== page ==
- Radiate Happiness: No matter how rough things might be in the personal lives of my parents, the customers never feel it. My parents maintain a consistently positive, radiant energy. They are always happy to see their customers and greet them with beaming, genuine smiles.
- Hook Them Up: My parents were extremely accommodating and flexible, sometimes to a fault. Whether it was implementing a tab for a cashless customer, or re-opening the til for someone that showed up a minute after closing, my parents quickly developed a reputation for never letting you walk out of their store without the thing you came to get.
- Genuinely Care: You can’t fake it. My parents’ little store is a significant part of their lives: it’s a mechanism that has enabled their financial well-being, freedom, and the livelihood of my sister and me. My parents’ tireless work ethic is the byproduct of the reverence they afforded the store. To care for customers is to care for their family’s well-being.
- Obsess Over The Little Things: My parents would stock a drink that only one customer drank. They’d change the placement of a type of specific candy so that one of their most loyal customers could grab all of their products in one motion. They’d be meticulous about where the price tags went so that they didn’t obscure important information. All of the products were face-up and neatly aligned. The customer experience of this store is seamless.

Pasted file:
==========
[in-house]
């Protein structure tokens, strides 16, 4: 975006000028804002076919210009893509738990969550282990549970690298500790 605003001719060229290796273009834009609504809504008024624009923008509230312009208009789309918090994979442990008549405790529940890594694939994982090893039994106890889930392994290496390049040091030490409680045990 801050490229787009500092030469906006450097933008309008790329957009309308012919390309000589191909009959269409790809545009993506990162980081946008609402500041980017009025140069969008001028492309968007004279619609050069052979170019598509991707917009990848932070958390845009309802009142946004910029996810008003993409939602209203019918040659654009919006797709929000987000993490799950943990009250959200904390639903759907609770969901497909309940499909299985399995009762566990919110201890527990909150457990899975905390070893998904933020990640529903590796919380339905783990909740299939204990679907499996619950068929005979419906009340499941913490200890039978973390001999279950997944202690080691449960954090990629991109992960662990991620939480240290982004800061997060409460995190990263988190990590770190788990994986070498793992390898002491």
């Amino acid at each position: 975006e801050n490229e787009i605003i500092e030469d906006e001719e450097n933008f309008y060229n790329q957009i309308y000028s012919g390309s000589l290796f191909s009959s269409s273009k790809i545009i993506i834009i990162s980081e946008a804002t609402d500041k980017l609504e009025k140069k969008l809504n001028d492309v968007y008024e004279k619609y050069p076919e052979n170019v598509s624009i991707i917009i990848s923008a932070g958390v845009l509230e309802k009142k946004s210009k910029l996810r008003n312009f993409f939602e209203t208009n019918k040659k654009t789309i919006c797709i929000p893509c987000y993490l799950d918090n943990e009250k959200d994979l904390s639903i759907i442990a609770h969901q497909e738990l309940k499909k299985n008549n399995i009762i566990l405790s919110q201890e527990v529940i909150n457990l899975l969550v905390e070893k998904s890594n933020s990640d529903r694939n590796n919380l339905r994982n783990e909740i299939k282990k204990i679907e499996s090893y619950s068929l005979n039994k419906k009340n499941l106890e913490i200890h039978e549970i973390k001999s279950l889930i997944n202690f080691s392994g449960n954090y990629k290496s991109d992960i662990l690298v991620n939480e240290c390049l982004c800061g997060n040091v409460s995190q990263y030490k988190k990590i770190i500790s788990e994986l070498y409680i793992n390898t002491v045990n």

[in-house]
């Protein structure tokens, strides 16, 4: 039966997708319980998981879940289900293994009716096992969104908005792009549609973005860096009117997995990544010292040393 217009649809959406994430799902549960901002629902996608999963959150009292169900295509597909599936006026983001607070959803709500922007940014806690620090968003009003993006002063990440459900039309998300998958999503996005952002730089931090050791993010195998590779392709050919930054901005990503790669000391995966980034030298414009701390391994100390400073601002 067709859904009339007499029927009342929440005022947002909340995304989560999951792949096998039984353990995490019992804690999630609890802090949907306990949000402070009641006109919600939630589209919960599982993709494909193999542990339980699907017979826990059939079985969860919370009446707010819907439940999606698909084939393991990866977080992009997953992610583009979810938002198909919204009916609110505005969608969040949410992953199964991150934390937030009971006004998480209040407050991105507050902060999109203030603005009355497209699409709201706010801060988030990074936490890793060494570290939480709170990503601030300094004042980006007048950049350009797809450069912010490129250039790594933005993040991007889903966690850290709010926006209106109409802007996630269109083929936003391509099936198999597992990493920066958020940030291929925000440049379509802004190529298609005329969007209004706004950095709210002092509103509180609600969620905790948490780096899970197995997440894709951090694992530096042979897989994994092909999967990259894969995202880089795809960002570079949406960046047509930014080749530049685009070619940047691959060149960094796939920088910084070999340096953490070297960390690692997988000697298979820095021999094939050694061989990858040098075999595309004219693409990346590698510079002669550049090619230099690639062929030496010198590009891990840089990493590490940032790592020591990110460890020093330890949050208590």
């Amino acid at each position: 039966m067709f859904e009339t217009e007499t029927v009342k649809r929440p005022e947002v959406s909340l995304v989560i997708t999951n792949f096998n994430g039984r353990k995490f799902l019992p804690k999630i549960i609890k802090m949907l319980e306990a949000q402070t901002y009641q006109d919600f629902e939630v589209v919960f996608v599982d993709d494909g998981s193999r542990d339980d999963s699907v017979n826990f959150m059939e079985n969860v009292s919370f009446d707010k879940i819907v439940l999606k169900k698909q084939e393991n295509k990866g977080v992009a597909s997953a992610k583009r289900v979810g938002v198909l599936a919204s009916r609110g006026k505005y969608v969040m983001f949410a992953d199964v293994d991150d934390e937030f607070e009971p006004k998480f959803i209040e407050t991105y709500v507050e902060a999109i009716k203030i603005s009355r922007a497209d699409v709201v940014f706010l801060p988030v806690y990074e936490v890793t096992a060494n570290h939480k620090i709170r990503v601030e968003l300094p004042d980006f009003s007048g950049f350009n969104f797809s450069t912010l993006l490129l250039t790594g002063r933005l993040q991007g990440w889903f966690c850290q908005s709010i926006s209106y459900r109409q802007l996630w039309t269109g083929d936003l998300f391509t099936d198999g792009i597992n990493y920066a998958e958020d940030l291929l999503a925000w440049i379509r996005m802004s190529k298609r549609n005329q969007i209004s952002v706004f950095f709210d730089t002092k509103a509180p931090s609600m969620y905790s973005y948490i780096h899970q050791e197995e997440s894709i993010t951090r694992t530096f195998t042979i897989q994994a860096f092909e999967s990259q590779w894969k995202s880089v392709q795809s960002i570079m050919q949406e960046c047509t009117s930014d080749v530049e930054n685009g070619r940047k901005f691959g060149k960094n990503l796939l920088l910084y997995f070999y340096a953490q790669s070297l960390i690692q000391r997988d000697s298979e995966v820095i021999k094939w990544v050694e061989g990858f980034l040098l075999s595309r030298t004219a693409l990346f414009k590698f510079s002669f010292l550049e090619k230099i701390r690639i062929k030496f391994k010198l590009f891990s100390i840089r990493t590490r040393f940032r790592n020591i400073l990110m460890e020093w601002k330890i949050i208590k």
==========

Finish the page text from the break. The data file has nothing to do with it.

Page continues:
- Give Them Your Best: My mom and dad are always dressed well and smell fantastic. They look like they want to be there. The store is well-lit, and there’s not a speck of dust anywhere. The customer experience of the store is one that immediately signifies the level of respect the owners have for its customers.
These are simple, timeless principles. But are they enough? Of course not. You’ve also got to run a profitable business. My parents had to adapt to competitive pricing, declines in demand for tobacco, regulation of lottery and stamp pricing, and other market ebbs and flows. At best, they make a few dollars of profit on items. At worst, they make a few cents. But what they’ve got going for them is what Chris Anderson has coined The Long Tail: a loyal contingent of customers who spend consistently. Customers who love them, who will walk an extra few steps to go to my parents’ store versus the impersonal hybrid grocery store with better prices and more selection but with a summer co-op student at the cash register who hates being there. That’s the magic of treating your customers like gold. That’s the magic of customer service. When you achieve a particular level of touch with your customers, they signal to you the things they need to remain customers for life.
As I’ve said before, excellent customer service is not complicated. I’m in meetings all the time where terms like “surprise & delight” and “customer retention” and “lifetime value” are thrown around without any real regard for the customer, and as a result no follow-through. Start by really caring. It doesn’t matter if you’re running an agency, scaling a web application, re-selling sports tickets, or answering support calls. Treat your customers like gold. Feel deep respect for what the transaction signifies: the person you’re dealing with is willing to part with their money to enable your livelihood. All you have to do is help them get what they want.
Now go and take care of your customers.